This astute poem was first published in Poems and Sketches of E.B. White in 1981. It succinctly sums up the lives of those who spend their waking hours in thrall to employers who couldn’t care less about them.
Having done the Central London bus-train-tube commute back in the day, albeit fairly briefly, I appreciate what an ordeal city commuting can be for those of us that aren’t wired that way.
E.B. White, by all accounts a shy, pensive and reclusive soul, would surely have hated the commuter lifestyle in the years before he settled into his own groove as an author.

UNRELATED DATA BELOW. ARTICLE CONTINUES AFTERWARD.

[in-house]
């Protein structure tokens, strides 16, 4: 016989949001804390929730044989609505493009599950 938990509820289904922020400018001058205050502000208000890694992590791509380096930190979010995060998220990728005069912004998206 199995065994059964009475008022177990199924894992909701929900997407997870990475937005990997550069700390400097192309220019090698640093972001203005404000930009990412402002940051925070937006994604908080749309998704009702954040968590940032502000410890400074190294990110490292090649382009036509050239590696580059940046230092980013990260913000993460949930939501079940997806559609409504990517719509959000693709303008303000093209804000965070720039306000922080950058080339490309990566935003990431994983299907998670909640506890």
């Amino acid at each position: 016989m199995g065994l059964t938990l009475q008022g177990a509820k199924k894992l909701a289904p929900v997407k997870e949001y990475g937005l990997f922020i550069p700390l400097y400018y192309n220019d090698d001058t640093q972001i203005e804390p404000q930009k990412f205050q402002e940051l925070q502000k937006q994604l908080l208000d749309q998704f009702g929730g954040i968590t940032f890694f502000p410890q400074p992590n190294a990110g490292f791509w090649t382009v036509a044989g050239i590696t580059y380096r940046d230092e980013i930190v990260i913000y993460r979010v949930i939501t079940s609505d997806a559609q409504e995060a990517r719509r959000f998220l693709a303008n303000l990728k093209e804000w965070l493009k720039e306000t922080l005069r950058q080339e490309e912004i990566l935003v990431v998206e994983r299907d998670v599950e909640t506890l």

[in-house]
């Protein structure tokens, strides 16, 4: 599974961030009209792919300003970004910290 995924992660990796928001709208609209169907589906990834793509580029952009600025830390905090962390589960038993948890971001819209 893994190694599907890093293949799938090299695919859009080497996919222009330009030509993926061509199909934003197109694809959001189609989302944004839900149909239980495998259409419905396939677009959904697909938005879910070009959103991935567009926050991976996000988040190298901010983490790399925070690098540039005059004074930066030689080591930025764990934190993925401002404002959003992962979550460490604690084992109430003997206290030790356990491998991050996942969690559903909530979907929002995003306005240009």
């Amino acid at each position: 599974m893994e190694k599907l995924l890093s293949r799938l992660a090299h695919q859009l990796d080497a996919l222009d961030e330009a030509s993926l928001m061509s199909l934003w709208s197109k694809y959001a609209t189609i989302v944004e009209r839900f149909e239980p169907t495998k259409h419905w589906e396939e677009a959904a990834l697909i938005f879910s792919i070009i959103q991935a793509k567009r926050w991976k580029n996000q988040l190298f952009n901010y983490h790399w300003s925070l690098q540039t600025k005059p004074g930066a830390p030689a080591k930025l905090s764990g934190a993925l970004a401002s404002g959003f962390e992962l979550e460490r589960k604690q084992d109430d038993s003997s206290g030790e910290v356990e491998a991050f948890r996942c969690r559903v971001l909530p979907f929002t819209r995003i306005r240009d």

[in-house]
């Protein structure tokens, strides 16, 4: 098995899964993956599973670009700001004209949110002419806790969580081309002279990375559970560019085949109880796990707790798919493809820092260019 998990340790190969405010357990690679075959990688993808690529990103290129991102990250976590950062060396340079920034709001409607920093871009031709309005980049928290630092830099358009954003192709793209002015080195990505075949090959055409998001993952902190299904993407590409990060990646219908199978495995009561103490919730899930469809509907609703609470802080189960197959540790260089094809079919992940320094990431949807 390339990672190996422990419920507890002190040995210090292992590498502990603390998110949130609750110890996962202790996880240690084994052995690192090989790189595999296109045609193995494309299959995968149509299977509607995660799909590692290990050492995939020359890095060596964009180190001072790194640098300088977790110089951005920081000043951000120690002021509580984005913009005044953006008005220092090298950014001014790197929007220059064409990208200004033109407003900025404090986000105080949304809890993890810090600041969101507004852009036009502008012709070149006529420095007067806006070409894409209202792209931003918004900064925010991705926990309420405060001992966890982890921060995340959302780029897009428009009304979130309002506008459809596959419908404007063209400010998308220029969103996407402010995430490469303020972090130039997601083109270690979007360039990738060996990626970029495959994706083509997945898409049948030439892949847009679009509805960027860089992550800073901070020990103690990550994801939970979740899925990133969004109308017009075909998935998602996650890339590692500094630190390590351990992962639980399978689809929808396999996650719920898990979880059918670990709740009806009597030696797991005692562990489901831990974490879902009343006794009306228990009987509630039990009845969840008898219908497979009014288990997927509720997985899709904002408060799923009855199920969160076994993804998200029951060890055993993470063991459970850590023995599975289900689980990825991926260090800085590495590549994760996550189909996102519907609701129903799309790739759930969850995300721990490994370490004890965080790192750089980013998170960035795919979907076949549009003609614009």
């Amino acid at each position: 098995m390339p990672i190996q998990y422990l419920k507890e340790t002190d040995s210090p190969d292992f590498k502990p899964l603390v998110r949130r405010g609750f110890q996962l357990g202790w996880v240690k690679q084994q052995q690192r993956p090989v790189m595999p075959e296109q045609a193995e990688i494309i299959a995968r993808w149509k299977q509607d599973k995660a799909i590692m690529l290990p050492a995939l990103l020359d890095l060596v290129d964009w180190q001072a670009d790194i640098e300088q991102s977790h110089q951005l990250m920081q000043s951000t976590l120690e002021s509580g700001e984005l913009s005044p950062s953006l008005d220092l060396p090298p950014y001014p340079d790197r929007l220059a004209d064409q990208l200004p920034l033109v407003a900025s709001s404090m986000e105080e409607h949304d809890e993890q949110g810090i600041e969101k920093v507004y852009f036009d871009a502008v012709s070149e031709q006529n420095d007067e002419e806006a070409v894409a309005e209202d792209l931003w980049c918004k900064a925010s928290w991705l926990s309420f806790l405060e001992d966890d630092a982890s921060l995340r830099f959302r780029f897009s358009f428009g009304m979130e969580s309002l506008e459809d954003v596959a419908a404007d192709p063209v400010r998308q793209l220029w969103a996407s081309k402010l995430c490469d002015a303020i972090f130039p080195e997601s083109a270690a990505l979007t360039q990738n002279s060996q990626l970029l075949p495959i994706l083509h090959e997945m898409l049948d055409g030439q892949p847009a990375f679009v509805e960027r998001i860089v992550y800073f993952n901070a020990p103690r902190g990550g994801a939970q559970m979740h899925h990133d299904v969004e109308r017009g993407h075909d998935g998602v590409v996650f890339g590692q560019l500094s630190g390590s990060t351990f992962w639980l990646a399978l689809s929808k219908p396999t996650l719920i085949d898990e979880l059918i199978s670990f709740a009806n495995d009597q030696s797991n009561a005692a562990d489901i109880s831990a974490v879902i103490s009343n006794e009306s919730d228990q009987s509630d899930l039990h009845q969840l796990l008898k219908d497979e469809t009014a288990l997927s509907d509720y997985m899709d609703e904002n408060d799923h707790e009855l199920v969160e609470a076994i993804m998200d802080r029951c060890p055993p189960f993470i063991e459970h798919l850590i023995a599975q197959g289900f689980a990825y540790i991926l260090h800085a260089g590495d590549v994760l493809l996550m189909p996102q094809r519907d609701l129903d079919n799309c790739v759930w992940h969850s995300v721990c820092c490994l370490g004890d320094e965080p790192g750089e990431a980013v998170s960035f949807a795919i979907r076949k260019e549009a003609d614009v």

Sharing those sentiments entirely, I have been inspired to write poetry about soul-destroying commuting, compliant drudgery and oppresive wage-slavery.
My poems Bus, The Vacuum Age, Weekend Warrior, Autopilot, The Life Supreme and 101 Ways to Waste Your Life touch on these themes and are included in my Modern Madness poetry collection, available in paperback and ebook.
Commuter — one who spends his life In riding to and from his wife; A man who shaves and takes a train, And then rides back to shave again.